Rosie’s is one of those bars I’d heard a lot about before but had sadly never been to. After stopping by on Memorial Day for a drink and dinner with Mom, I wish I had made the discovery sooner.

The restaurant and pub is on the periphery of Portland’s hopping Old Port. It’s enough out of the way that it could be missed by people bar hopping on Exchange and Wharf streets, but close enough that it could be added to a bar-crawl stop.

When you walk in, Rosie’s looks small. There are some high pub tables around the long tiled bar and plenty of seating. Don’t be deceived by the entry into the bar, though, because there’s a second room with ample seating and space to play darts.

It was quiet on Memorial Day. All the weekend tourists must have been heading home and the locals grilling up burgers in their backyards. When an establishment is slow, staff sometimes seem to forget about the customers, but that wasn’t the case here. Just after Mom and I picked our seats at the bar, the bartender was there to take our order.

“Order something with vodka for me,” Mom said to me. She had discovered the free popcorn machine, and made a beeline to get herself a basket.

I picked one of my favorites for her — Stoli Orange with soda water — that was served in a pint glass for $6.75. After her first sip, she said, “This is so refreshing.”


I was told to try the Hooker Brown Ale because it’s made by Gritty’s special for Rosie’s and is “oh so tasty,” but I couldn’t resist the Woodchuck Summer Hard Cider on tap. A pint of that cost $4.25.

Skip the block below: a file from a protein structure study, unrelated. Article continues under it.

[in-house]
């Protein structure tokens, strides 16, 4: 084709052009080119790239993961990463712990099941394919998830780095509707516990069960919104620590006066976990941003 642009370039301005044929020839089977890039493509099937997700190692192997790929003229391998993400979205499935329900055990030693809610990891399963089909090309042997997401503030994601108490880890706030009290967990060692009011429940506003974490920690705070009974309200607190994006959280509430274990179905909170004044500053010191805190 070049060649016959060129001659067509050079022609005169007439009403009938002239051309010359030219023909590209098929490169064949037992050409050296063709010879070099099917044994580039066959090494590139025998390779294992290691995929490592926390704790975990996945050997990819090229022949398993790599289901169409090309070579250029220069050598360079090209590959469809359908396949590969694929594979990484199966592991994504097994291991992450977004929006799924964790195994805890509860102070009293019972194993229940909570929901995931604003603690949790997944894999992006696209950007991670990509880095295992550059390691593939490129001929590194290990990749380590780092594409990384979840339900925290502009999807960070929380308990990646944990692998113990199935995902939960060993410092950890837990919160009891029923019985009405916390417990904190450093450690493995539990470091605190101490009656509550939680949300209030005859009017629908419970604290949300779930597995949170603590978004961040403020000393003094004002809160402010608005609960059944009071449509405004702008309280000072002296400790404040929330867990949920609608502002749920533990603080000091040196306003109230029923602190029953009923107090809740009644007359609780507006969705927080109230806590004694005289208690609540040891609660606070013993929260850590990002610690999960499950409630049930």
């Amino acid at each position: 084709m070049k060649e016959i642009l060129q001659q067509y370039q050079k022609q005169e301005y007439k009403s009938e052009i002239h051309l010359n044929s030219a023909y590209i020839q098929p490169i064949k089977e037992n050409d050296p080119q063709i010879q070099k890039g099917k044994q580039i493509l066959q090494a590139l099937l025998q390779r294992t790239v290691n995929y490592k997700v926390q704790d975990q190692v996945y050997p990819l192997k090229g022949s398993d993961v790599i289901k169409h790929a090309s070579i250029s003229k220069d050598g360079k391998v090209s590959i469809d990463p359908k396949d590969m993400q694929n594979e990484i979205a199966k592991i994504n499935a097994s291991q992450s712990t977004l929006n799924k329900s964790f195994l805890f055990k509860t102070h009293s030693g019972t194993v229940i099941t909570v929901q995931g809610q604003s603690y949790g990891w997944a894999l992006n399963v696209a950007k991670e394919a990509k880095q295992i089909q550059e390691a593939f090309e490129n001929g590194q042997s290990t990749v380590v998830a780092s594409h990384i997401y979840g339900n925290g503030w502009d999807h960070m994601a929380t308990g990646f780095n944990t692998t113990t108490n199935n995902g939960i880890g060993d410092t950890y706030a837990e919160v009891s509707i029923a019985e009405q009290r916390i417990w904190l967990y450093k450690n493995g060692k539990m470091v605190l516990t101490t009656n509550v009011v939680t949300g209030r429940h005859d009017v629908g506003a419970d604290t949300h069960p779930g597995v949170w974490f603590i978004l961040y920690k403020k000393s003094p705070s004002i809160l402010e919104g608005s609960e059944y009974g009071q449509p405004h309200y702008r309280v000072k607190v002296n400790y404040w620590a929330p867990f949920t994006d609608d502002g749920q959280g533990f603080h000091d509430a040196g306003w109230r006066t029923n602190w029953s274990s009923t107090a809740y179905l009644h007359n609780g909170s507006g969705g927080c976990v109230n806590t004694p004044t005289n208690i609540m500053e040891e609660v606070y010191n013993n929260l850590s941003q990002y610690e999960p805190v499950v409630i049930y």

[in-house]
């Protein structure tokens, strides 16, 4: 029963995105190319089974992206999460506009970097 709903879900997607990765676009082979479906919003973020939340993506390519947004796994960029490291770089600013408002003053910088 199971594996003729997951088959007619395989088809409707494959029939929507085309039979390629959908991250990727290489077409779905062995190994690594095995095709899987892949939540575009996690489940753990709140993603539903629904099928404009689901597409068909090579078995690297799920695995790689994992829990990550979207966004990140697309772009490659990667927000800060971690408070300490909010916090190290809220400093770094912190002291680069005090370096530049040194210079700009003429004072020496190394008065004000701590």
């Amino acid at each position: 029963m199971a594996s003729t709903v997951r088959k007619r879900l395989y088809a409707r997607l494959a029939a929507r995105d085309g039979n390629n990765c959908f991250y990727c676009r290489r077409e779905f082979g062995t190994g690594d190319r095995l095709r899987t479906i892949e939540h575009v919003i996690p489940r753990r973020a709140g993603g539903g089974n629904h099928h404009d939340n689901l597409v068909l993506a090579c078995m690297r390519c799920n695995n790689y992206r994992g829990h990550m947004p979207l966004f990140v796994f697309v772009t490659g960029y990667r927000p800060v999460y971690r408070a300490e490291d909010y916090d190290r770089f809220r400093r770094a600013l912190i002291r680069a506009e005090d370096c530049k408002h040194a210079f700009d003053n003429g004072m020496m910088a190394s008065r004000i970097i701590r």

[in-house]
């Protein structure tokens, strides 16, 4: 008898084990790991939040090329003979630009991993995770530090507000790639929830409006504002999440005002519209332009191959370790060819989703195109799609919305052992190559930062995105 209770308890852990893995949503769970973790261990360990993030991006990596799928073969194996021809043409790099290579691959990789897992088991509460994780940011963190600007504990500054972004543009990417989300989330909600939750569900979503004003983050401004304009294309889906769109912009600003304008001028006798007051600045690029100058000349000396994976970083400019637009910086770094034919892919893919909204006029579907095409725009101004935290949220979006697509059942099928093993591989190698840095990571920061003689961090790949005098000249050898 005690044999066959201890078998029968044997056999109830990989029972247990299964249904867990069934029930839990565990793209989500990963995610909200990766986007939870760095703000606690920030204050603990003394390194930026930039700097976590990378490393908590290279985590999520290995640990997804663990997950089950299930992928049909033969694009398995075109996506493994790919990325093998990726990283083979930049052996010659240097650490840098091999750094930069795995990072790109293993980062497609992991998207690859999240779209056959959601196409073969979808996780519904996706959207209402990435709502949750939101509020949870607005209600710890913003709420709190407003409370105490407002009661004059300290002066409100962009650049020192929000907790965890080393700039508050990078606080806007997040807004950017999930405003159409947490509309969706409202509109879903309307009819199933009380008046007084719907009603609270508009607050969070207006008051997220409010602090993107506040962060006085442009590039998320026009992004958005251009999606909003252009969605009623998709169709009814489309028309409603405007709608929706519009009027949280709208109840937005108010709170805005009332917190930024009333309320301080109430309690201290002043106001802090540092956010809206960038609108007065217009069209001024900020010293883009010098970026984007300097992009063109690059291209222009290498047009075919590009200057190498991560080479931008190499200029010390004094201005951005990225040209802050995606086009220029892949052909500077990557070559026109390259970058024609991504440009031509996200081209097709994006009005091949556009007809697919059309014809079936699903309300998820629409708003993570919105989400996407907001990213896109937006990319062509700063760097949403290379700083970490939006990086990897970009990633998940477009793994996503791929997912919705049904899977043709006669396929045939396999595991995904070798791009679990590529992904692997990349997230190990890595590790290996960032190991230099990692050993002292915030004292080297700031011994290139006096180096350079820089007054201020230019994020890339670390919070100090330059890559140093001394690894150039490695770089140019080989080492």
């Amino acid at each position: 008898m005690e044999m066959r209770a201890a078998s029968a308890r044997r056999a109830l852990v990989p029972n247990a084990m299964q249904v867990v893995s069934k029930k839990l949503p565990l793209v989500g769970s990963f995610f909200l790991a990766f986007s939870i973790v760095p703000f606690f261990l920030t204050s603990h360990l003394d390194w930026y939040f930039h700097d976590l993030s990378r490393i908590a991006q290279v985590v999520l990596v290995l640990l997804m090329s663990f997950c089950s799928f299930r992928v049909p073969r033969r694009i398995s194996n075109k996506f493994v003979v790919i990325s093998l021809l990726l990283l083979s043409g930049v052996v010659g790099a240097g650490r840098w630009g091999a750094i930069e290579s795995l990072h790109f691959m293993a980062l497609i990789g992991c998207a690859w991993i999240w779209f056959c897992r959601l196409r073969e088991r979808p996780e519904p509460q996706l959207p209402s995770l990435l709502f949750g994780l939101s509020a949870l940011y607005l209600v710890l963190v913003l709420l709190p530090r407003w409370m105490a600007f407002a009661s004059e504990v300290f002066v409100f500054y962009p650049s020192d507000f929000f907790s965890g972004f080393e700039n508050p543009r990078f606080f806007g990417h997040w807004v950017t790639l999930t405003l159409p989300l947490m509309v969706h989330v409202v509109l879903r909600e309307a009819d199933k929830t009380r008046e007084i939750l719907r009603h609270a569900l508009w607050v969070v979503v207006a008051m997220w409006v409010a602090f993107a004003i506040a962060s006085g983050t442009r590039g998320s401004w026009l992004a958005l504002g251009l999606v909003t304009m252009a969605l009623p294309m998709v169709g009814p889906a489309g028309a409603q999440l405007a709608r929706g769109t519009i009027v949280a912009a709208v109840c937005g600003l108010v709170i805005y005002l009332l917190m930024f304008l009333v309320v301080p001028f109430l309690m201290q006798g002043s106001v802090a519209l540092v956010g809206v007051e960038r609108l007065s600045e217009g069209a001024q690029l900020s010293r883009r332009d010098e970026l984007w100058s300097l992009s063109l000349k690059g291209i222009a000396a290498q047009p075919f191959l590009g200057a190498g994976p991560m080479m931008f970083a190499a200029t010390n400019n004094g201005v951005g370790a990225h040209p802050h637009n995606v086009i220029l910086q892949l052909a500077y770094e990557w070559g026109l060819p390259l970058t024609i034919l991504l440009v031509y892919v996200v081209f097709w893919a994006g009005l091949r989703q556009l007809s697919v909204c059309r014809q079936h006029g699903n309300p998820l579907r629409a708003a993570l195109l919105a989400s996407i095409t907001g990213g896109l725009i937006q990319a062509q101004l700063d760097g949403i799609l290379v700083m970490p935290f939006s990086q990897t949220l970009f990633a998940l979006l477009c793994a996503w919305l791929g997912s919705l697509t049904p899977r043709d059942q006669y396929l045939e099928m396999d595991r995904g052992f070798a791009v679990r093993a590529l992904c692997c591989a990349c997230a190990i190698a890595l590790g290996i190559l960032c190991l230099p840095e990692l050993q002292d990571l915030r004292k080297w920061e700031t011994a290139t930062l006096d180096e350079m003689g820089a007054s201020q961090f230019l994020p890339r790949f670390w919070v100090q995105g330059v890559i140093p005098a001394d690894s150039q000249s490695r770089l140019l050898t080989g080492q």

What I liked a lot about Rosie’s is that it definitely achieves the cozy neighborhood pub ambiance without feeling like you’re in a cave. Large windows in the front of the bar and seating area let in ample light throughout the afternoon. The staff was relaxed, friendly and welcoming.

Of course, I might advise not wearing New York Yankees paraphernalia to the pub. A sign just under one of the flatscreen televisions reads “Yankees Suck,” which clearly says to me you’re better off wearing a Red Sox hat if you want a drink.

While Rosie’s offers a variety of specials every day of the week, one thing you won’t find is live entertainment. The bartender said having live bands disrupted the diners who would come to eat late in the evening, so entertainment was discontinued.

It really speaks to the fact that the owners of Rosie’s want their customers to come in, enjoy some drinks and maybe some food, and relax. They don’t want customers to have to yell over music just to have a decent conversation.

Rosie’s menu touts that it is famous for its calzones and half-pound burgers. While I didn’t try either, Mom went right for the Patty Melt.


The burger came served on marble rye bread with Swiss cheese, Thousand Island dressing and caramelized onions. I’d say don’t try to order this burger unless you’re really hungry or plan on taking half home. It was huge and, according to Mom, fresh and delicious.

I ordered the salad on special, which was huge and beautifully presented. We also shared the baker’s dozen shrimp cocktail, which is a regular special.

Needless to say, we were as impressed by the food as we were by the service and our drinks.

Emma Bouthillette is a freelance writer who lives in Biddeford.


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